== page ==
The two products that received approval last month, ForPlus and All-G Rich, provide producers a value-added feed supplement intended to complement or replace the use of fishmeal and fish oil in feed for dairy cattle, pigs and laying hens, said Stuart McGregor, Alltech Canada general manager.
“It’s the only heterotrophically grown algae that is 100% sustainable, that is traceable and high quality for the feed industry,” he told FeedNavigator. “It is the very first heterotrophically grown algae registered in Canada for DHA.”
The use of a heterotrophic microalgae in place of fishmeal or fish oil offers producers a more sustainable option for the omega-3 fatty acid Docosahexaenoic acid (DHA), he said. Previously, it was primarily derived from fishmeal or fish oil.
“Fundamentally the opportunity is there for an economical complete replacement of fishmeal or fish oil for the enrichment of DHA,” he said.
“When we talk about fish oil, which is the most common source of DHA – all of these massive fisheries are having to cut back on the amount of fish [collected] or shut down because they’re taking too many fish out of the sea,” added Nikki Putnam, registered dietitian nutritionist at Alltech.
The products were designed to be used in enrichment programs, where producers are formulating a feed to generate a DHA-rich animal protein like meat, milk or eggs, said McGregor.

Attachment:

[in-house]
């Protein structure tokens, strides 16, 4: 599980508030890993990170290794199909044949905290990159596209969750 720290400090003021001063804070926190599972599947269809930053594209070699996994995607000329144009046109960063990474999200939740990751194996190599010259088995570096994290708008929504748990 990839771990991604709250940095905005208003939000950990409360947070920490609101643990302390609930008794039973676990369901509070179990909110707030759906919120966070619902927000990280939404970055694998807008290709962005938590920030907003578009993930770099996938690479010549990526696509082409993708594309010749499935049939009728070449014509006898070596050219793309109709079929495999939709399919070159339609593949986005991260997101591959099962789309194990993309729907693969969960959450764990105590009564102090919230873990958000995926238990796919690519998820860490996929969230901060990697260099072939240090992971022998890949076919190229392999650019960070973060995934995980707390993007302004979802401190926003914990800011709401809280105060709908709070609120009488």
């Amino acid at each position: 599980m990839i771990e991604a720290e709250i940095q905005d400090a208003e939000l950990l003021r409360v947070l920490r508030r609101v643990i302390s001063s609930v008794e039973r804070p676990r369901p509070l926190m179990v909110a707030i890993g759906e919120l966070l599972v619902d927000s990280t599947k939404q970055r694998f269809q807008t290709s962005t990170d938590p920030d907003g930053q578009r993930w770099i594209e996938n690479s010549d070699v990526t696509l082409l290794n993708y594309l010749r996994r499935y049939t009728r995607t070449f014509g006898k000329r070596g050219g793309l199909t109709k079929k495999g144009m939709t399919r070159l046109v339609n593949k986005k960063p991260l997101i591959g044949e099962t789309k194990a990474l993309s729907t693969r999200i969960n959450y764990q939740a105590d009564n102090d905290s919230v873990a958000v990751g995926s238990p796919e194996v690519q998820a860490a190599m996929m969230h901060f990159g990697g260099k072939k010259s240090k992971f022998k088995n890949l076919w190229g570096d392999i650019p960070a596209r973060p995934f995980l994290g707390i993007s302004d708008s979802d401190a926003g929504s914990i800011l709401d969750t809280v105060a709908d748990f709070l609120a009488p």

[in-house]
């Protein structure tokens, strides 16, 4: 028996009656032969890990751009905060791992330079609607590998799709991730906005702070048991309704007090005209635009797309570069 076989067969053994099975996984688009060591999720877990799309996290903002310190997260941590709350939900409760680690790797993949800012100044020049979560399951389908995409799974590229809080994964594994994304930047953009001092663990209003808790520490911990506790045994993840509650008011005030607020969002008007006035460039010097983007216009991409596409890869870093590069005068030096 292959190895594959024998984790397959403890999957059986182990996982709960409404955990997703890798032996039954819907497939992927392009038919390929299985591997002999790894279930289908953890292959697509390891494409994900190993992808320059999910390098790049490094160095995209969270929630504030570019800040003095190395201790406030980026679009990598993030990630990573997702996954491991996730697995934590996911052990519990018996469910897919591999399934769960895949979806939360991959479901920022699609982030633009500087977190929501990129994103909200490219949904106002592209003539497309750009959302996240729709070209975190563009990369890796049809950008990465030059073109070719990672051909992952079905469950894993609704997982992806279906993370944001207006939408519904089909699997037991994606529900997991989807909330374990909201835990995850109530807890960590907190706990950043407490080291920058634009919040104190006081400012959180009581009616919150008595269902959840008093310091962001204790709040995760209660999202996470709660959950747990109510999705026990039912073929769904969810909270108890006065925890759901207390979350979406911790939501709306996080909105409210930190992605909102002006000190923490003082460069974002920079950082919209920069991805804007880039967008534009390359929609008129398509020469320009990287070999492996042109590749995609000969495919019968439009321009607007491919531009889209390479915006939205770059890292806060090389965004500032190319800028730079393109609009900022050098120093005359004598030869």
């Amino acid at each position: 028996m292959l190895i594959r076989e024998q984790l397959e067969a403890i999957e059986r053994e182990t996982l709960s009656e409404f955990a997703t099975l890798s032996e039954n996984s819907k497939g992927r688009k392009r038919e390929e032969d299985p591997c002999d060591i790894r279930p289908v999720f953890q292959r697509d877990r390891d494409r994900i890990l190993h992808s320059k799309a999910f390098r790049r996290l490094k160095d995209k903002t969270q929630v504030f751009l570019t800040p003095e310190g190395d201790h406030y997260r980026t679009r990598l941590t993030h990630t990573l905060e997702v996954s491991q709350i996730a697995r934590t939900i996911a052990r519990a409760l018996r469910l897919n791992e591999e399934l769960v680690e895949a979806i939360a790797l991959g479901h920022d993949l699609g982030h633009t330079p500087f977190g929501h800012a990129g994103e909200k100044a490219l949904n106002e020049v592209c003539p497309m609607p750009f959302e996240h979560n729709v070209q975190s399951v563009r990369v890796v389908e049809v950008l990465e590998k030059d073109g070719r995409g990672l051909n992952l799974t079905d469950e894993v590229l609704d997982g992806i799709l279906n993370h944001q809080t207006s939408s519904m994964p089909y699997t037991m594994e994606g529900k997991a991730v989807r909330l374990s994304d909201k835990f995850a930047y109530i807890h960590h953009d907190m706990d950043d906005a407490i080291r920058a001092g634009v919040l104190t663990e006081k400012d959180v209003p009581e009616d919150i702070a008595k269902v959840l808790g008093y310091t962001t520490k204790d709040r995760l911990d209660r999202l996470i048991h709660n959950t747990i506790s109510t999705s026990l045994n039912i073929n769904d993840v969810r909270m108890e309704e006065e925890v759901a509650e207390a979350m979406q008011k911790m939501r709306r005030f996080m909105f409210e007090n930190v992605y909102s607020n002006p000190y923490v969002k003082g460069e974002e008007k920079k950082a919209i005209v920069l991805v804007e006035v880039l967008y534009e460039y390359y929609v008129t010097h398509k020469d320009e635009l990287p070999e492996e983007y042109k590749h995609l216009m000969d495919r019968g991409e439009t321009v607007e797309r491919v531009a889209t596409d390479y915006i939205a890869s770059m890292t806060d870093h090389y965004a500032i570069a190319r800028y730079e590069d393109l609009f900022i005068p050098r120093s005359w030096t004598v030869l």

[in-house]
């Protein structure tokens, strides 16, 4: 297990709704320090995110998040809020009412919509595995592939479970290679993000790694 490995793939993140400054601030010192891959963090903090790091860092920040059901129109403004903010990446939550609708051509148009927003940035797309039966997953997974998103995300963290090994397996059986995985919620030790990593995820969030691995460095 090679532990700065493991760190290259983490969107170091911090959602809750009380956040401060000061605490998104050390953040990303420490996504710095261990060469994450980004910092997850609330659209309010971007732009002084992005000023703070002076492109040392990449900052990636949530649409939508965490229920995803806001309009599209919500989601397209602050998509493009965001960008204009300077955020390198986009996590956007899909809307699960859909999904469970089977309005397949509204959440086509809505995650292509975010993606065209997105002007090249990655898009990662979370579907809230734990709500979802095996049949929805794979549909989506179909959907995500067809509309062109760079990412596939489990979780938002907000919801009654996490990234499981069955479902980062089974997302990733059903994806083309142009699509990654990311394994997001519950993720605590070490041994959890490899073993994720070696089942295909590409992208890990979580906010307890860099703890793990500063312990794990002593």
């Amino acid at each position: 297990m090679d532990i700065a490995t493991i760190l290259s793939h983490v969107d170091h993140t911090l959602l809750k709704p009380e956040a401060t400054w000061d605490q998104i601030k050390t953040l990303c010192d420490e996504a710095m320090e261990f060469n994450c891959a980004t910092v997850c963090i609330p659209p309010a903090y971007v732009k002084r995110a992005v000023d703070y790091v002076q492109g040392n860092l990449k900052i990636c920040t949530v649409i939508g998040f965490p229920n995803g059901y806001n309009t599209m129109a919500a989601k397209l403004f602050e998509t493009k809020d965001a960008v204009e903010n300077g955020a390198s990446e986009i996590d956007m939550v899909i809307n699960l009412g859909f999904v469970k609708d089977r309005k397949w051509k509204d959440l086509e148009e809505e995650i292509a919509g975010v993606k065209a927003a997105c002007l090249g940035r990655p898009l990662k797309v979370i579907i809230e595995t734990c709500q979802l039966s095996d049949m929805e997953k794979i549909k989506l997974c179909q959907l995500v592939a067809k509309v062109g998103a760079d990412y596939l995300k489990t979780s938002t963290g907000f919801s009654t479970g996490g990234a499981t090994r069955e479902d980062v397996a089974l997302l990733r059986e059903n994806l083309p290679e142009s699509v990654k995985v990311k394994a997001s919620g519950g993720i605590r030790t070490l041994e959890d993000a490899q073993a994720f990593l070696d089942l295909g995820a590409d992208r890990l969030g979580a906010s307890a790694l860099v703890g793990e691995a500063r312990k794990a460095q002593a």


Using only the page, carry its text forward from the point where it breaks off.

“If you buy eggs and they’re omega-3 enriched that can only come from fish oil or fish meal,” he said. “What we’ve been able to do is to put the algae into the poultry diet, and we can use algae rather than fishmeal, and we can deliver the DHA with the minimum impact.”
DHA supplementation is of interest to producers because it is an omega-3 fatty acid that is essential in the body, said Putnam. Supplementing DHA in animal diets allows producers to offer improved nutrition for the consumer.
“We’ve had a ton of interest in Canada,” said Putnam of the launch.
Some producers are looking for ways to be able to say their product is a source of DHA, while others are seeking to design feeds that offer a specific amount of DHA in every egg or 250ml of milk, she said.
“We know how much has to be put in the diet to express that amount in the meat, milk and eggs,” she said. The approved products are not complete feeds, but supplemental ingredients, she added.
Using a feed ingredient to add the DHA also does not change the flavor, odor or consistency of the product being produced, she said.
The move into the Canadian market is an expansion for the products, which have been approved in other countries already, said McGregor. However, the company is planning to continue to expand their registration.
Approval for use in Canada also offers Alltech a way to grow its role in the market, he said. “It opens up new avenues, helping our customers and consumers create high quality products that are sustainable,” he added.
Sustainability and quality control efforts
Currently the algae products are being produced at a company facility in Kentucky as the strain of non-genetically engineered microalgae used does not need sunlight, said McGregor. The method used allows for quality control and traceability.
“We grow ours in stainless steel vessels, which is 100% sterile,” he said. “Your risk for contamination is nil, because you don’t have a bird fly over the tanks – they’re completely enclosed.”
The facility produces about 15,000 tons of algae a year, said Alltech.
Additionally, the production method allows for less land use than in autotrophically produced algae, said Putnam. And it provides a more consistent level of DHA than might be found in fishmeal.
“We guarantee a minimum of 16%,” she said. “We almost always exceed that, and the reason that is, is so we can know how much of the DHA will be expressed in the end product.”